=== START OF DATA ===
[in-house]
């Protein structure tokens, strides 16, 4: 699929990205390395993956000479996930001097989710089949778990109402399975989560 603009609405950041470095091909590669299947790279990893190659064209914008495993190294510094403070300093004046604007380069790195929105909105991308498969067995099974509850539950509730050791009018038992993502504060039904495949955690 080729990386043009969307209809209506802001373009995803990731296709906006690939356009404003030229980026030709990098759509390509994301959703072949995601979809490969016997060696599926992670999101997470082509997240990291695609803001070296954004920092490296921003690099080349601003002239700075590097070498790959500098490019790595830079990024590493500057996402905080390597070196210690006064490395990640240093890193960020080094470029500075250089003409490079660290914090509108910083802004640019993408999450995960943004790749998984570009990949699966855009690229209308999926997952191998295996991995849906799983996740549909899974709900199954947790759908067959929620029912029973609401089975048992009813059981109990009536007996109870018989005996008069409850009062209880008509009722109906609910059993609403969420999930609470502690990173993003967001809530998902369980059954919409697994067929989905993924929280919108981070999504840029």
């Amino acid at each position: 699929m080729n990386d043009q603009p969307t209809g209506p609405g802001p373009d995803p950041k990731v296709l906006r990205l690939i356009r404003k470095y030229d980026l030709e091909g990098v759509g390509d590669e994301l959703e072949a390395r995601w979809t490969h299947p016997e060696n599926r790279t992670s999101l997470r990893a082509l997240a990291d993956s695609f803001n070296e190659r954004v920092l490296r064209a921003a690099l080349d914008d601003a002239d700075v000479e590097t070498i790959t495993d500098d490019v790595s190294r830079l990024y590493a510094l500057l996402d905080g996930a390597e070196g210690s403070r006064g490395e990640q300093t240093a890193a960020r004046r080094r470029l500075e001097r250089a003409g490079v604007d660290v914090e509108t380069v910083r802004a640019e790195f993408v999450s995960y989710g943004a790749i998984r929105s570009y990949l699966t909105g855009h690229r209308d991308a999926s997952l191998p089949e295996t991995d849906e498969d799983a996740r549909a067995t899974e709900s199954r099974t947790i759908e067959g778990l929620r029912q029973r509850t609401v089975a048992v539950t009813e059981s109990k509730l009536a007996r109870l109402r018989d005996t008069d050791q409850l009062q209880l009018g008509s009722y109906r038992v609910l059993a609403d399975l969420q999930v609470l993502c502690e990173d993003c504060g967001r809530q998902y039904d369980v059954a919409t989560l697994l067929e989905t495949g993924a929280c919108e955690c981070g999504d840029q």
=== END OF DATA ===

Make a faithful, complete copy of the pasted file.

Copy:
[in-house]
């Protein structure tokens, strides 16, 4: 699929990205390395993956000479996930001097989710089949778990109402399975989560 603009609405950041470095091909590669299947790279990893190659064209914008495993190294510094403070300093004046604007380069790195929105909105991308498969067995099974509850539950509730050791009018038992993502504060039904495949955690 080729990386043009969307209809209506802001373009995803990731296709906006690939356009404003030229980026030709990098759509390509994301959703072949995601979809490969016997060696599926992670999101997470082509997240990291695609803001070296954004920092490296921003690099080349601003002239700075590097070498790959500098490019790595830079990024590493500057996402905080390597070196210690006064490395990640240093890193960020080094470029500075250089003409490079660290914090509108910083802004640019993408999450995960943004790749998984570009990949699966855009690229209308999926997952191998295996991995849906799983996740549909899974709900199954947790759908067959929620029912029973609401089975048992009813059981109990009536007996109870018989005996008069409850009062209880008509009722109906609910059993609403969420999930609470502690990173993003967001809530998902369980059954919409697994067929989905993924929280919108981070999504840029």
């Amino acid at each position: 699929m080729n990386d043009q603009p969307t209809g209506p609405g802001p373009d995803p950041k990731v296709l906006r990205l690939i356009r404003k470095y030229d980026l030709e091909g990098v759509g390509d590669e994301l959703e072949a390395r995601w979809t490969h299947p016997e060696n599926r790279t992670s999101l997470r990893a082509l997240a990291d993956s695609f803001n070296e190659r954004v920092l490296r064209a921003a690099l080349d914008d601003a002239d700075v000479e590097t070498i790959t495993d500098d490019v790595s190294r830079l990024y590493a510094l500057l996402d905080g996930a390597e070196g210690s403070r006064g490395e990640q300093t240093a890193a960020r004046r080094r470029l500075e001097r250089a003409g490079v604007d660290v914090e509108t380069v910083r802004a640019e790195f993408v999450s995960y989710g943004a790749i998984r929105s570009y990949l699966t909105g855009h690229r209308d991308a999926s997952l191998p089949e295996t991995d849906e498969d799983a996740r549909a067995t899974e709900s199954r099974t947790i759908e067959g778990l929620r029912q029973r509850t609401v089975a048992v539950t009813e059981s109990k509730l009536a007996r109870l109402r018989d005996t008069d050791q409850l009062q209880l009018g008509s009722y109906r038992v609910l059993a609403d399975l969420q999930v609470l993502c502690e990173d993003c504060g967001r809530q998902y039904d369980v059954a919409t989560l697994l067929e989905t495949g993924a929280c919108e955690c981070g999504d840029q």